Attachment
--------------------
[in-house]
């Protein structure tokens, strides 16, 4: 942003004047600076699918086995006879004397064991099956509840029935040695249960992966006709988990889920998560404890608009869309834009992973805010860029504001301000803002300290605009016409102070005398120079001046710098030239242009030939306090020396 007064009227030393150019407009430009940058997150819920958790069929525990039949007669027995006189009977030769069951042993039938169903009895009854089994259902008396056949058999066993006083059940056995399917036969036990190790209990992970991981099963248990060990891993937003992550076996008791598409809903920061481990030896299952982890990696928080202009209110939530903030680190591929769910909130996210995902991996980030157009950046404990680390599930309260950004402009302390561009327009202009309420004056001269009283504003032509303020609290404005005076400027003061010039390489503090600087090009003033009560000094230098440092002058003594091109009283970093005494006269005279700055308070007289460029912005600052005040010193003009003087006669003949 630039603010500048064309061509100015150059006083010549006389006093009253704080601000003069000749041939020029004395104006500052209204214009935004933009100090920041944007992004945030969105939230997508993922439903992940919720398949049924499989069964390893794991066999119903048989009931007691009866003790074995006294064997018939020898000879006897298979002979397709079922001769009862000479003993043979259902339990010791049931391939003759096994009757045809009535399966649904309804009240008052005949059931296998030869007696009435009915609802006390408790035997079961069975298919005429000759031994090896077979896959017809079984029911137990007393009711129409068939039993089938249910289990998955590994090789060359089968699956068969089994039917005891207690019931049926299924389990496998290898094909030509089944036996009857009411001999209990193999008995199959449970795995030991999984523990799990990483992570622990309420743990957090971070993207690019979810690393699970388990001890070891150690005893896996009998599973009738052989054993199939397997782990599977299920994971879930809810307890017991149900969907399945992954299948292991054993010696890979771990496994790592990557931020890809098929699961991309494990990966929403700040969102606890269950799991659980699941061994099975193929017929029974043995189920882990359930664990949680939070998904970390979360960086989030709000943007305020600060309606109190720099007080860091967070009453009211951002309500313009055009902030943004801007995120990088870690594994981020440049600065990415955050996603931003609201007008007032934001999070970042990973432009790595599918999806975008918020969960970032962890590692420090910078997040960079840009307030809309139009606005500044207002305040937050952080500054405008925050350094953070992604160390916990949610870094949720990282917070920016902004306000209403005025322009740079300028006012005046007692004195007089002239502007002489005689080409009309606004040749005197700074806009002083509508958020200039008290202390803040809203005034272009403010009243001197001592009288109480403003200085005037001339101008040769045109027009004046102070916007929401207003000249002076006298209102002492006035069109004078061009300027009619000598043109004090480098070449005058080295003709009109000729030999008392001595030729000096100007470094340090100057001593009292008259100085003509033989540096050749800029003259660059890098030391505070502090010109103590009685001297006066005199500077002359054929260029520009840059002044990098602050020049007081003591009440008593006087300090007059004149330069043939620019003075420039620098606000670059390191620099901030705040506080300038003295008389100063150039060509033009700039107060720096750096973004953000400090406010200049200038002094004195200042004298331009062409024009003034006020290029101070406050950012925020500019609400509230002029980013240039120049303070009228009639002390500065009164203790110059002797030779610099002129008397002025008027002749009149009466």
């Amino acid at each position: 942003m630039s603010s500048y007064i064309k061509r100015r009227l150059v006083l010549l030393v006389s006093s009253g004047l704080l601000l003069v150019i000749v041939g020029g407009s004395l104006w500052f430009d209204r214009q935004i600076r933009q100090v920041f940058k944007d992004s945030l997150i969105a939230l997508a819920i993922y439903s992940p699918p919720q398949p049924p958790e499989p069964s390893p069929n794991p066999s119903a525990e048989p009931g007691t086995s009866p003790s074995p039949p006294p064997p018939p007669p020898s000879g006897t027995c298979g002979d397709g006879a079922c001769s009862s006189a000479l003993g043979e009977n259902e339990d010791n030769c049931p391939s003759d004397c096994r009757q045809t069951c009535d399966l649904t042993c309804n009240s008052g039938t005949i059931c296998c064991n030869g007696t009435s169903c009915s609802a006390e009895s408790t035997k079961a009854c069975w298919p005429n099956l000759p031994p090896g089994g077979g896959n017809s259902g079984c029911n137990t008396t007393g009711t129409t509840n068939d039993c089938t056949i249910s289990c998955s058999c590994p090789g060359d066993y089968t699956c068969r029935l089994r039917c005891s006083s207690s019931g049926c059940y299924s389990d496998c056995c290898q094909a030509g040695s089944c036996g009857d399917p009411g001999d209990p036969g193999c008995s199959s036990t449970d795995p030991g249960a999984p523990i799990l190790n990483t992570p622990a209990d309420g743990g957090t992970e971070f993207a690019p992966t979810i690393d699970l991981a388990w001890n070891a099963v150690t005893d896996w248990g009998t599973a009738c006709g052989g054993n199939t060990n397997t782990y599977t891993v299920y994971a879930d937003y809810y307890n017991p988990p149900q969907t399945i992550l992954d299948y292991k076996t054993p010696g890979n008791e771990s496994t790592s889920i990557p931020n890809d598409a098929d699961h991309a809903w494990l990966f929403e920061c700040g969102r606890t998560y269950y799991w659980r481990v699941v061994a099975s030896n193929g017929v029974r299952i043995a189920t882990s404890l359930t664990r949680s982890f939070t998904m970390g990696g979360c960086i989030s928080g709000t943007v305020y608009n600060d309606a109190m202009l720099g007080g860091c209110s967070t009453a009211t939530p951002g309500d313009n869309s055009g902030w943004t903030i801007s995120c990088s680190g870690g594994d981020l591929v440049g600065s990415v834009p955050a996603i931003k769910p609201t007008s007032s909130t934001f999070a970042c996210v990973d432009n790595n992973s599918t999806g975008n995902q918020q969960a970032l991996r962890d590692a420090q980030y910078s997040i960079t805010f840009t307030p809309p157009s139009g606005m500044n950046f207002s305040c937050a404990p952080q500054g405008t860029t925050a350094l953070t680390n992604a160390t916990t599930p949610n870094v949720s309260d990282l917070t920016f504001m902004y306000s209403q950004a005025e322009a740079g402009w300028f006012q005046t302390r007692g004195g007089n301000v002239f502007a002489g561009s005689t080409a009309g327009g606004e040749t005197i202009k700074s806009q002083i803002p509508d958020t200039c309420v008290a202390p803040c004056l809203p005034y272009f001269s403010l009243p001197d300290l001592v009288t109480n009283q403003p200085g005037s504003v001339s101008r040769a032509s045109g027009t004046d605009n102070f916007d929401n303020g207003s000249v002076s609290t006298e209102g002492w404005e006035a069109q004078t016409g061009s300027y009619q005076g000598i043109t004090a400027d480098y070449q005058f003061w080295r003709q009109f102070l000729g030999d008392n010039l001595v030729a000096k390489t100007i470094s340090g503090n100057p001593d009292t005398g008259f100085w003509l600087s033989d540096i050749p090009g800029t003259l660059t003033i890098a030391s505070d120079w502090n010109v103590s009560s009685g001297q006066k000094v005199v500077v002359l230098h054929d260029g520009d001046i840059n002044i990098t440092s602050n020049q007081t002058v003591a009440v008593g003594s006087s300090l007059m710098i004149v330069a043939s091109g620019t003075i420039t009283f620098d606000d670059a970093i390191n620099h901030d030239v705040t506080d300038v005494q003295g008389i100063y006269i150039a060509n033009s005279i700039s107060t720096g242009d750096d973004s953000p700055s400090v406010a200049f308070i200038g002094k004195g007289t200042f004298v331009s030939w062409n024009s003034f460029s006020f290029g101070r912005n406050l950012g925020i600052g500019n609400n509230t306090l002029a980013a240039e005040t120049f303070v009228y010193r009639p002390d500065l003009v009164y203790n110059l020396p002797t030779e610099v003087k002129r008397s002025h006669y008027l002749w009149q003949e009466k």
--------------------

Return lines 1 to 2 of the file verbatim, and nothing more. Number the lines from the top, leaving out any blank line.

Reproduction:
[in-house]
């Protein structure tokens, strides 16, 4: 942003004047600076699918086995006879004397064991099956509840029935040695249960992966006709988990889920998560404890608009869309834009992973805010860029504001301000803002300290605009016409102070005398120079001046710098030239242009030939306090020396 007064009227030393150019407009430009940058997150819920958790069929525990039949007669027995006189009977030769069951042993039938169903009895009854089994259902008396056949058999066993006083059940056995399917036969036990190790209990992970991981099963248990060990891993937003992550076996008791598409809903920061481990030896299952982890990696928080202009209110939530903030680190591929769910909130996210995902991996980030157009950046404990680390599930309260950004402009302390561009327009202009309420004056001269009283504003032509303020609290404005005076400027003061010039390489503090600087090009003033009560000094230098440092002058003594091109009283970093005494006269005279700055308070007289460029912005600052005040010193003009003087006669003949 630039603010500048064309061509100015150059006083010549006389006093009253704080601000003069000749041939020029004395104006500052209204214009935004933009100090920041944007992004945030969105939230997508993922439903992940919720398949049924499989069964390893794991066999119903048989009931007691009866003790074995006294064997018939020898000879006897298979002979397709079922001769009862000479003993043979259902339990010791049931391939003759096994009757045809009535399966649904309804009240008052005949059931296998030869007696009435009915609802006390408790035997079961069975298919005429000759031994090896077979896959017809079984029911137990007393009711129409068939039993089938249910289990998955590994090789060359089968699956068969089994039917005891207690019931049926299924389990496998290898094909030509089944036996009857009411001999209990193999008995199959449970795995030991999984523990799990990483992570622990309420743990957090971070993207690019979810690393699970388990001890070891150690005893896996009998599973009738052989054993199939397997782990599977299920994971879930809810307890017991149900969907399945992954299948292991054993010696890979771990496994790592990557931020890809098929699961991309494990990966929403700040969102606890269950799991659980699941061994099975193929017929029974043995189920882990359930664990949680939070998904970390979360960086989030709000943007305020600060309606109190720099007080860091967070009453009211951002309500313009055009902030943004801007995120990088870690594994981020440049600065990415955050996603931003609201007008007032934001999070970042990973432009790595599918999806975008918020969960970032962890590692420090910078997040960079840009307030809309139009606005500044207002305040937050952080500054405008925050350094953070992604160390916990949610870094949720990282917070920016902004306000209403005025322009740079300028006012005046007692004195007089002239502007002489005689080409009309606004040749005197700074806009002083509508958020200039008290202390803040809203005034272009403010009243001197001592009288109480403003200085005037001339101008040769045109027009004046102070916007929401207003000249002076006298209102002492006035069109004078061009300027009619000598043109004090480098070449005058080295003709009109000729030999008392001595030729000096100007470094340090100057001593009292008259100085003509033989540096050749800029003259660059890098030391505070502090010109103590009685001297006066005199500077002359054929260029520009840059002044990098602050020049007081003591009440008593006087300090007059004149330069043939620019003075420039620098606000670059390191620099901030705040506080300038003295008389100063150039060509033009700039107060720096750096973004953000400090406010200049200038002094004195200042004298331009062409024009003034006020290029101070406050950012925020500019609400509230002029980013240039120049303070009228009639002390500065009164203790110059002797030779610099002129008397002025008027002749009149009466």